By Max Clarke
This morning the Government’s Office for National Statistics published the welcome news that numbers of unemployed saw their biggest drop in over a decade.
Within the positive news, however, a number of more troubling patterns emerge. Following are a number of comments discussing various aspects of the UK's changing employment picture:
“The number of people unemployed for over 24 months increased by 39,000 to reach 385,000,” noted Financial Skills partnership CEO, Liz Field, “adding to earlier fears of a growing aspiration gap highlighted by the Prince’s Trust report which revealed that more than a quarter from poor homes feel that ‘people like them don’t succeed in life’.”
“Today’s jobs figures showing another increase in the number of people in work and fewer unemployed will cheer the Chancellor of the Exchequer ahead of his speech at the Mansion House this evening,” commented Dr John Philpott, Chief Economic Adviser at the Chartered Institute of Personnel and Development (CIPD).
“Signs that wage pressure is moderating in the face of higher inflation will also come as good news to the Bank of England. This should counter the case for a hike in interest rates later in the year.
“The only obvious concerns are that job vacancies appear to be drying up, while the number of people on Jobseeker’s Allowance is clearly on the rise, although the latter increase owes much to changes in the benefit regime and should not in itself be taken as a sign that the jobs market is starting to weaken.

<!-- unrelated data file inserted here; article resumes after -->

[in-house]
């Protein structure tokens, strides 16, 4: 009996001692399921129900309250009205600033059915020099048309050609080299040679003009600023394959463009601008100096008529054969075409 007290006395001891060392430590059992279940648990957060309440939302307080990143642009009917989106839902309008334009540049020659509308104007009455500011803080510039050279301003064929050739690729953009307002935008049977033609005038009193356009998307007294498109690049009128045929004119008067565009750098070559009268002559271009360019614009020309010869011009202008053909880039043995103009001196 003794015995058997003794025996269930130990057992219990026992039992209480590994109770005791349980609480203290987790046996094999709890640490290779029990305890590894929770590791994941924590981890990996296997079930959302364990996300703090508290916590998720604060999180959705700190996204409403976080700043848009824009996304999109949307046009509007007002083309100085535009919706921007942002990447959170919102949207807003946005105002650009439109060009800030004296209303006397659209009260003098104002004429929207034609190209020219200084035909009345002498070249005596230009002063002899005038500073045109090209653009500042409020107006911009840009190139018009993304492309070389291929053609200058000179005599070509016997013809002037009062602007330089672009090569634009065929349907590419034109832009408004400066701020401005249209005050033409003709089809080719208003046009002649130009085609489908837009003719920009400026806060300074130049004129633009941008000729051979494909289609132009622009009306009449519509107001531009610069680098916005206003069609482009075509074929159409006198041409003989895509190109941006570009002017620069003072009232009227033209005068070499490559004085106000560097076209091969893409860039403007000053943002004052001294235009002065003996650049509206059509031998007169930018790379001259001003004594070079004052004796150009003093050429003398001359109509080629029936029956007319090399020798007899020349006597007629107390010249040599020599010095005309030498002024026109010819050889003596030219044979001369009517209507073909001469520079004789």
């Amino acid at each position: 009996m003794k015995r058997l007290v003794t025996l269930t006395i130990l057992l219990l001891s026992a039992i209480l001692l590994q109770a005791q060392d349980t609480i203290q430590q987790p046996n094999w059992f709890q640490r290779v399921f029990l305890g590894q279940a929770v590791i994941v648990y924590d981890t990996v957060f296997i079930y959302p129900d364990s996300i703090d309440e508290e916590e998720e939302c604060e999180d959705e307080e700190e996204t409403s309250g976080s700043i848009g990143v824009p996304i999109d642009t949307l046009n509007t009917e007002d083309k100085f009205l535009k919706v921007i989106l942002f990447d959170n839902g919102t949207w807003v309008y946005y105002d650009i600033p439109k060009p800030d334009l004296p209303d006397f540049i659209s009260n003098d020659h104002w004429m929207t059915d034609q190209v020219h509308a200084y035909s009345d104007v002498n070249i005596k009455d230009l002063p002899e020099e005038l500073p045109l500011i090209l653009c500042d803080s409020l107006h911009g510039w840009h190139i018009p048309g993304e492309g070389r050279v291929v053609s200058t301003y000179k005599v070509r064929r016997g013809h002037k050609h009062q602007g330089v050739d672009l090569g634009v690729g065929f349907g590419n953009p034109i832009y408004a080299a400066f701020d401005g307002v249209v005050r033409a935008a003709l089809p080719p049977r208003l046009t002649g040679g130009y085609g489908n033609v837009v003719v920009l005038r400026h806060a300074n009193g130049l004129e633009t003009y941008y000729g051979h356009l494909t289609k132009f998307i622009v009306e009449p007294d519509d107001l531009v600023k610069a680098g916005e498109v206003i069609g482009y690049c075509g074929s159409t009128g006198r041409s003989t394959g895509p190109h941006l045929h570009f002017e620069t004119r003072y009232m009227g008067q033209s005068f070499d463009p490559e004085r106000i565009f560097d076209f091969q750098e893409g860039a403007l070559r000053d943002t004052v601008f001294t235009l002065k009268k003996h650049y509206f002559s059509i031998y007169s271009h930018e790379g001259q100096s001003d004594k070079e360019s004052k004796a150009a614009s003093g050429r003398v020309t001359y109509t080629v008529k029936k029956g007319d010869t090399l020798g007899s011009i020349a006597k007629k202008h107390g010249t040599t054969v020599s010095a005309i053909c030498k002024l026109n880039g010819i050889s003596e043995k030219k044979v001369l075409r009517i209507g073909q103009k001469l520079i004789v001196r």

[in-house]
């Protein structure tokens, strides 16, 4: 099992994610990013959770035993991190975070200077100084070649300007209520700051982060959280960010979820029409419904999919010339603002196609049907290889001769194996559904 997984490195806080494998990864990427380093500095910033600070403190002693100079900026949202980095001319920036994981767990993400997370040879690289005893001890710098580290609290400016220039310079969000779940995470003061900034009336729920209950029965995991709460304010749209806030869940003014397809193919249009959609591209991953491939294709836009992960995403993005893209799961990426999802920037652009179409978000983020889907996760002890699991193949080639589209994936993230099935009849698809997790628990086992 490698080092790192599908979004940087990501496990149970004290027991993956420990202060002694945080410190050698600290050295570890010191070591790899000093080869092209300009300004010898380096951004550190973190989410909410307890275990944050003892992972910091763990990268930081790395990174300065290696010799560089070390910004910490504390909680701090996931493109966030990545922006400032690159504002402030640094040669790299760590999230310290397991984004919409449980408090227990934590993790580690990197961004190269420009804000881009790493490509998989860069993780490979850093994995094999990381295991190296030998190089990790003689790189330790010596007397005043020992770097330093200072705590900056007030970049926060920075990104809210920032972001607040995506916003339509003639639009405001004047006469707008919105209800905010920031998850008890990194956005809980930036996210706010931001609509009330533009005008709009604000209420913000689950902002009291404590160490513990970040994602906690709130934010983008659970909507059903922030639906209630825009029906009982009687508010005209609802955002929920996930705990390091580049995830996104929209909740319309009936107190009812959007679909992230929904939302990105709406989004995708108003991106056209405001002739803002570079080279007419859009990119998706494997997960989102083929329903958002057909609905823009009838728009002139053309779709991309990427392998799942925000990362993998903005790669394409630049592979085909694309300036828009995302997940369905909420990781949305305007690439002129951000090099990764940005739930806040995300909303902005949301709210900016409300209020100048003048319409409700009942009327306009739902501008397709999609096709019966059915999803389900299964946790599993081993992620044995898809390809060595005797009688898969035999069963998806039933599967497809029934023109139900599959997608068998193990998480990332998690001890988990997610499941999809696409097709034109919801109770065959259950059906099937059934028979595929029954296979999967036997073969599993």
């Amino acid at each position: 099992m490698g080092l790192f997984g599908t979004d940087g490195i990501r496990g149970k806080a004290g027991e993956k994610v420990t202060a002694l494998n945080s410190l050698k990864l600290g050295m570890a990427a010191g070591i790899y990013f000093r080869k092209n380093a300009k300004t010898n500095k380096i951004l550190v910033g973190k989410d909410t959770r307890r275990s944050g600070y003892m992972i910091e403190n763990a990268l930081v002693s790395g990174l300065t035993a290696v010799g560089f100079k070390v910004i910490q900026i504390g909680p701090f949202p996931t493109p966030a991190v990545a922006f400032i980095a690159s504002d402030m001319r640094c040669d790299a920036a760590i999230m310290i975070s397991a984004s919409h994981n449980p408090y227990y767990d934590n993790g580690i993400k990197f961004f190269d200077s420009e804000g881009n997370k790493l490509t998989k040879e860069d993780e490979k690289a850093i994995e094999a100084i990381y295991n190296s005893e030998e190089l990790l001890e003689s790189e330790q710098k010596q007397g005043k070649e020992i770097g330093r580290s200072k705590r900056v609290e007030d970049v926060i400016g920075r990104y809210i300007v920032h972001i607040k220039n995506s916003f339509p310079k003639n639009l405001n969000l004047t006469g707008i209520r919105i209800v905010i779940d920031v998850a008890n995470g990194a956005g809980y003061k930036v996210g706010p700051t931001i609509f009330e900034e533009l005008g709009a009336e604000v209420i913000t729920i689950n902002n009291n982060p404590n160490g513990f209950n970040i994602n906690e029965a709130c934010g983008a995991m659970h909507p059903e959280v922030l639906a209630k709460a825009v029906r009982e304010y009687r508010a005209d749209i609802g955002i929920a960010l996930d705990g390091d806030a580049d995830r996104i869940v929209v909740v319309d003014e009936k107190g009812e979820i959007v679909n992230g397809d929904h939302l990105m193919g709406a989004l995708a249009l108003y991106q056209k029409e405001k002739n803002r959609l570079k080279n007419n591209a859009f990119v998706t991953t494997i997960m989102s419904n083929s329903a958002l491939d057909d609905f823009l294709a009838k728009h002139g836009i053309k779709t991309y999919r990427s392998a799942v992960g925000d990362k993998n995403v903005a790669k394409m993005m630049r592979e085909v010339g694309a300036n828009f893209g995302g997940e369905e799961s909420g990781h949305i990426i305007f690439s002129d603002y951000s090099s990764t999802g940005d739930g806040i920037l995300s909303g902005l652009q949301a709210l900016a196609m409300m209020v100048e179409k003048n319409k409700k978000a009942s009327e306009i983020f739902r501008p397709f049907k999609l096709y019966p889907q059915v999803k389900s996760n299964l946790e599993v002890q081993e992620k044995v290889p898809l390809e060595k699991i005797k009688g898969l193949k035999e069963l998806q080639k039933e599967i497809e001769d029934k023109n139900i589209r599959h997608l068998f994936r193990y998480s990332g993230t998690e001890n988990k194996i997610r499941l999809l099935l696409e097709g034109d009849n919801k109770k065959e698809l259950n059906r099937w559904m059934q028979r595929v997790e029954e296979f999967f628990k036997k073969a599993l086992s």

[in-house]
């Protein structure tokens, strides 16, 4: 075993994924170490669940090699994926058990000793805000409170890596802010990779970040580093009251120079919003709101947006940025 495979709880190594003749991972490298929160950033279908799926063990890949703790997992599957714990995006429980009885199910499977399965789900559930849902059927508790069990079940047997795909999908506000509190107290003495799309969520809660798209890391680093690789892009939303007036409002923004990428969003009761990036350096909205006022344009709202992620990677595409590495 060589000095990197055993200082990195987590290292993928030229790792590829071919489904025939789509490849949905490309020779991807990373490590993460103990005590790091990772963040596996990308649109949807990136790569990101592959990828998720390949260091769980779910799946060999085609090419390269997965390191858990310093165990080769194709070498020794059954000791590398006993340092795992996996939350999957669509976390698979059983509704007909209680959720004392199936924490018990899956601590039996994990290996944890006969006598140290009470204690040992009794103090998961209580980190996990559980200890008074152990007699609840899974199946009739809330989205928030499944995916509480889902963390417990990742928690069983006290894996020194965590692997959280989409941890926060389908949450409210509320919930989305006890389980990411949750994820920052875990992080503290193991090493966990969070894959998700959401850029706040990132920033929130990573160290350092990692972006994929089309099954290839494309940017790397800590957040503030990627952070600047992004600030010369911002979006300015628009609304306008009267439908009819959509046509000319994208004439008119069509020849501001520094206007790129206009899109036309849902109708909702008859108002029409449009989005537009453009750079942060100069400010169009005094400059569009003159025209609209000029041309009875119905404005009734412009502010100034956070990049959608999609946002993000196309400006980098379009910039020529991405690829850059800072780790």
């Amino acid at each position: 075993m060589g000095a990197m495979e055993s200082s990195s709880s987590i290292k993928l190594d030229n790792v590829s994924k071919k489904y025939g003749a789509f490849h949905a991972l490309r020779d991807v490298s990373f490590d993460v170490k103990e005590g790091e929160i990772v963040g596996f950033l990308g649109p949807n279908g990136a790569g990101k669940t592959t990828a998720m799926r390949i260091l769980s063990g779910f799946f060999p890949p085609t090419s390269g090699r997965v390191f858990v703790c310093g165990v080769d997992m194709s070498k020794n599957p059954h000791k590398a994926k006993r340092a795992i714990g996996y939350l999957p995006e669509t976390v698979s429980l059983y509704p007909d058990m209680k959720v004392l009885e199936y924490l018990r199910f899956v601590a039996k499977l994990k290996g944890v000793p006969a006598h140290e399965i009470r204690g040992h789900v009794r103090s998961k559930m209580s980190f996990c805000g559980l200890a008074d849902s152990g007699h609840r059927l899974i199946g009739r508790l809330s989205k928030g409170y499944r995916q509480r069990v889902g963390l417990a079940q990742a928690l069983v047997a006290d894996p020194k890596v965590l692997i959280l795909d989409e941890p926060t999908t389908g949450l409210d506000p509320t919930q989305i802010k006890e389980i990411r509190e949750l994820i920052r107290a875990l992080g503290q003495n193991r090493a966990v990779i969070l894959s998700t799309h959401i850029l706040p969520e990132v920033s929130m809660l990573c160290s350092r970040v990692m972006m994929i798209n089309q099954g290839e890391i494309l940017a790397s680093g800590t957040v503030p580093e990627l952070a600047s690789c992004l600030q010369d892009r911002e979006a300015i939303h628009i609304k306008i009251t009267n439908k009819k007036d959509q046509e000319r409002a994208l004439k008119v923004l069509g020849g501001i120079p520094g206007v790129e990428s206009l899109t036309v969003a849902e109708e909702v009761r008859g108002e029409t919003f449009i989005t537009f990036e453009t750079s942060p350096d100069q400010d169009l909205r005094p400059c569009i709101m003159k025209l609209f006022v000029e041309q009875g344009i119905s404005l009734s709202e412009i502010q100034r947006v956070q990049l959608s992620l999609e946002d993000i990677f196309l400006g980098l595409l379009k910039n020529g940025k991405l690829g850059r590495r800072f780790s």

“Another potential worry is the ongoing scale of job losses in the public sector. Public sector employment excluding the nationalised banks fell by 135,000 in the financial year 2010-11. This is many times bigger than the initial Office for Budget Responsibility (OBR) forecast at the time of last June’s emergency budget and closer to CIPD estimates at that time. If the OBR forecasts for the period to 2015 as a whole prove similarly optimistic the impact of public sector job cuts on overall unemployment could be significantly worse than the Government currently expects.”
Prominent business organisation, the Confederation of British Industry's employment director, Neil Carberry commented as follows:
"It is good news that unemployment figures have fallen, with the private sector creating jobs. We hope this will continue in the coming months, but we still have a serious problem with long-term unemployment and inactivity. We need to tackle the structural causes of unemployment to get the UK working."
Public Sector union, UNISON chief Dave Prentis also commented, stating that the ‘small drop’ in unemployment does not address the growing numbers of benefits claimants and increasing public sector redundancies.
Said Prentis: ““The figures show that Government’s cuts have led to another 24,000 public sector workers losing their jobs. Economic inactivity has gone up and the private sector is still weak. It is no position to create the number of jobs needed to stop thousands more public sector workers joining the dole queues.”
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